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Colorectal Cancer Health Center

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Fat Gene Linked to Colon Cancer

Gene for Fat Hormone Affects Colon Cancer Risk
WebMD Health News
Reviewed by Louise Chang, MD

Sept. 30, 2008 -- A fat hormone gene is linked to colon cancer, researchers find.

The finding provides part of the answer to a big question: What triggers colon cancer?

To get at this question, Boris Pasche, MD, PhD, and colleagues followed a trail of clues that implicates adiponectin, a hormone made only by fat cells.

  • Colon cancer cells have more adiponectin receptors than do normal gut cells.
  • People with the highest adiponectin levels have a 47% lower risk of colon cancer than do people with the lowest adiponectin levels.
  • Obese people have decreased adiponectin levels.
  • Obese people have an increased risk of colon cancer.

The researchers looked at five common variants of the adiponectin gene and five common variants of the gene for the adiponectin receptor.

They first analyzed adiponectin genes from about 1,100 people of Ashkenazi Jewish ancestry, including 441 colon cancer patients. This population is at particularly high risk of colon cancer. Three adiponectin gene variants, and one adiponectin receptor gene variant, affected colon cancer risk.

The researchers then analyzed the same gene variants in 199 colon cancer patients and 199 matched controls in mixed-ethnicity Chicago-area residents. Only one variant of the adiponectin gene was linked to colon cancer, but it was the same as one of the variants in the first study and reduced the risk of colon cancer by the same amount.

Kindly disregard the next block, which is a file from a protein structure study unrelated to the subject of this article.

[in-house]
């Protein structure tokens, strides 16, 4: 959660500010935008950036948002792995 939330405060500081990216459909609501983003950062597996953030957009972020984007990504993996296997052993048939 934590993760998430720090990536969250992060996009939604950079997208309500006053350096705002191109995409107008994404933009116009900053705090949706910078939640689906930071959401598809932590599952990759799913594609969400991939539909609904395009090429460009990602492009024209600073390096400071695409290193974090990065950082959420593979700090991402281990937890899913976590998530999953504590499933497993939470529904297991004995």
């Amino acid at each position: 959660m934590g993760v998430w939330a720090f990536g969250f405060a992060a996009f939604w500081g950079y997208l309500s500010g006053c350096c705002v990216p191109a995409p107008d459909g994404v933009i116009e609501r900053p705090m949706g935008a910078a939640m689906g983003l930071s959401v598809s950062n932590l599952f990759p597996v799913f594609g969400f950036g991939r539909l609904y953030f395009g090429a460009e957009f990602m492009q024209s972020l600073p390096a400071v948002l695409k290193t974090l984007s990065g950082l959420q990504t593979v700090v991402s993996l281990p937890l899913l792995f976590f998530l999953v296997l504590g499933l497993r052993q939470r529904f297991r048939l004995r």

When the studies were combined, the gene variant cut colon cancer by 27%.

"Now, for the first time, we see a gene in these fat cells is linked to colon cancer," Pasche says.

Evadnie Rampersaud, PhD, research assistant professor at the University of Miami's Institute for Human Genomics, says it's an important finding. Rampersaud was not involved in the Pasche study.

"What is unique is this is the first time anybody has identified a genetic variation, a location within the adiponectin gene, that they can link to colon cancer," Rampersaud tells WebMD. "That is pretty amazing."

What excites Pasche and Rampersaud isn't the specific gene variant linked to colon cancer. What's much more interesting is that this variant points to a specific region of the adiponectin gene that affects colon cancer -- and, very likely, other types of cancer as well.

"This opens the door for more research," Pasche says.

Pasche and colleagues report their findings in the Oct. 1 issue of The Journal of the American Medical Association.

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